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Apple Covering Up Hardware Numbers, and for Good Reason

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Apple AAPL produced a good quarter wherein both revenue and earnings came ahead of the Zacks Consensus Estimate while growing strong double digits. The guidance was also in line with our expectations. But shares tanked following the announcement and continue to decline, despite Jim Cramer jumping to Apple’s defense.

The main culprit is the company’s decision to stop reporting unit numbers for iPhone, iPad and Macs that have anyway been declining for a while. Investors and analysts alike fear that the decision is fueled by a desire to hide substantial unit declines that won’t be offset by the markup in prices.

The fear is not unfounded. Apple may want to project itself as a services company and want to direct investor attention to the services story and also, how it is a great place for customer satisfaction and security.

But it’s a little hard to sell that story when the services business contributed just 16% of revenue -- yes even if that 16% represents a 27% increase from last year after one-time items, and even if that growth rate was substantially higher than the rest of the business. While it’s also true that other players like Amazon AMZN and Alphabet’s GOOGL Google don’t display hardware numbers, unlike Apple, hardware makes up a miniscule part of their business.

So how to think about Apple’s decision?

Quite simply, Apple is entering a phase where its products are so overpriced that new buyers will be harder to find than before. Especially since the markets where they could come from have weaker currencies (China is a sort of exception, but trade war tensions are an overhang there).

So increasingly, most of its sales will come from its captive user base that considers the task of transferring boatloads of their personal data to less secure competing services a really daunting task. And then, they will want them to last longer. This trend has started playing out already because the minimal changes in new versions just aren’t enough to convince many to upgrade.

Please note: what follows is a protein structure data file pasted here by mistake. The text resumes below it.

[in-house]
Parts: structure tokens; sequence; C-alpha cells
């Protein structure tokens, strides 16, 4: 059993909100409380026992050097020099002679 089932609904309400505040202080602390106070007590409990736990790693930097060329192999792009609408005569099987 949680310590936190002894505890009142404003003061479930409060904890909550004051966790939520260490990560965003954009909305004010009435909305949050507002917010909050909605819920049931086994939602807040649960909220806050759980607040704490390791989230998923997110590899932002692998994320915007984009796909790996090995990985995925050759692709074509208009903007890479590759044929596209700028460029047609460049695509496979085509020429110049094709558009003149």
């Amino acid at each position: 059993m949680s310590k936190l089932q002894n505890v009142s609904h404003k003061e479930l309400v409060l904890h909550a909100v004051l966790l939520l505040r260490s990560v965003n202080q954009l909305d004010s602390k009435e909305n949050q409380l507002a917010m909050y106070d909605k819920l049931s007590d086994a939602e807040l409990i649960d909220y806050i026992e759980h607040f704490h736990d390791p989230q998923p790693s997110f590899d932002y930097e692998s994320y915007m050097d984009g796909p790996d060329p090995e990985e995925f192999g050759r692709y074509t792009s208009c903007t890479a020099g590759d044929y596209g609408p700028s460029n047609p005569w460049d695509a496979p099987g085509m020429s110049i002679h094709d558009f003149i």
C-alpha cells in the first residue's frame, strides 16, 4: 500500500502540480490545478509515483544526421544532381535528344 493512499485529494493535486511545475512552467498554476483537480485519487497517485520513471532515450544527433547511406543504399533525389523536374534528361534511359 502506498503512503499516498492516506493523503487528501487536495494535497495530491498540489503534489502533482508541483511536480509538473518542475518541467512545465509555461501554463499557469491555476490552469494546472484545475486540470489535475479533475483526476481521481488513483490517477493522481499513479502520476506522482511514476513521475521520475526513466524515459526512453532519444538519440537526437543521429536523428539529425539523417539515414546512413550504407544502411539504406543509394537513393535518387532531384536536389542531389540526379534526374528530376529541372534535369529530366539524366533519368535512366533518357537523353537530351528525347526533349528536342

So when Apple says that unit sales are less indicative of the strength in its business that is probably the truth.

But in that case, what are its plans for milking the folks already hooked?

Apple says it recorded “new all-time revenue records for the App Store, cloud services, AppleCare, Apple Music and Apple Pay.”

Moreover, it saw “exceptional performance at Apple Pay, which is by far the number one mobile contactless payment service worldwide. Transaction volume tripled year-over-year. And to put that into perspective, Apple Pay generated significantly more transactions than even PayPal Mobile, with over 4 times the growth rate.”

While News didn’t make it to the list of services Apple mentions here, the New York Times recently reported that Apple news has around 90 million voracious readers, generating a million page views per story. So it is in a pretty good position to start offering a service from a bundle of providers.

Apple says it has 330 million paid subscriptions across its ecosystem.

There’s also tremendous scope is the enterprise segment where its partnership with IBM IBM is going very well. To quote from the meeting with investors, “over 450 airlines and 47 of the top 50 around the world have adopted iOS” and “9 of the top 10 global retailers use iOS devices” and “240 large customers have signed MobileFirst for iOS deals.” Also, since launching IBM Watson services for Core ML and the IBM Cloud Developer Console for Apple, it has added over 60 new customers across a broad cross section of industries.


Apple is in a transition phase. So quarter to quarter numbers, especially on unit sales of its hardware business won’t be exciting. On the other hand, it’s important to remember that despite those variations, the business isn’t actually weakening.

While we won’t be able to take part in the dizzying excitement of plotting and projecting its quarterly unit numbers and hyperventilating on the varying pitfalls of a changing business model (which is the obvious thing here), we can take heart from the fact that we will know both product and service revenue quarter to quarter. And we can take the scintillating ride to the height of its services success because it will tell us more and more on that.

That’s why Apple shares carry a Zacks Rank #2 (Buy). See the complete list of today’s Zacks #1 Rank (Strong Buy) stocks here.   


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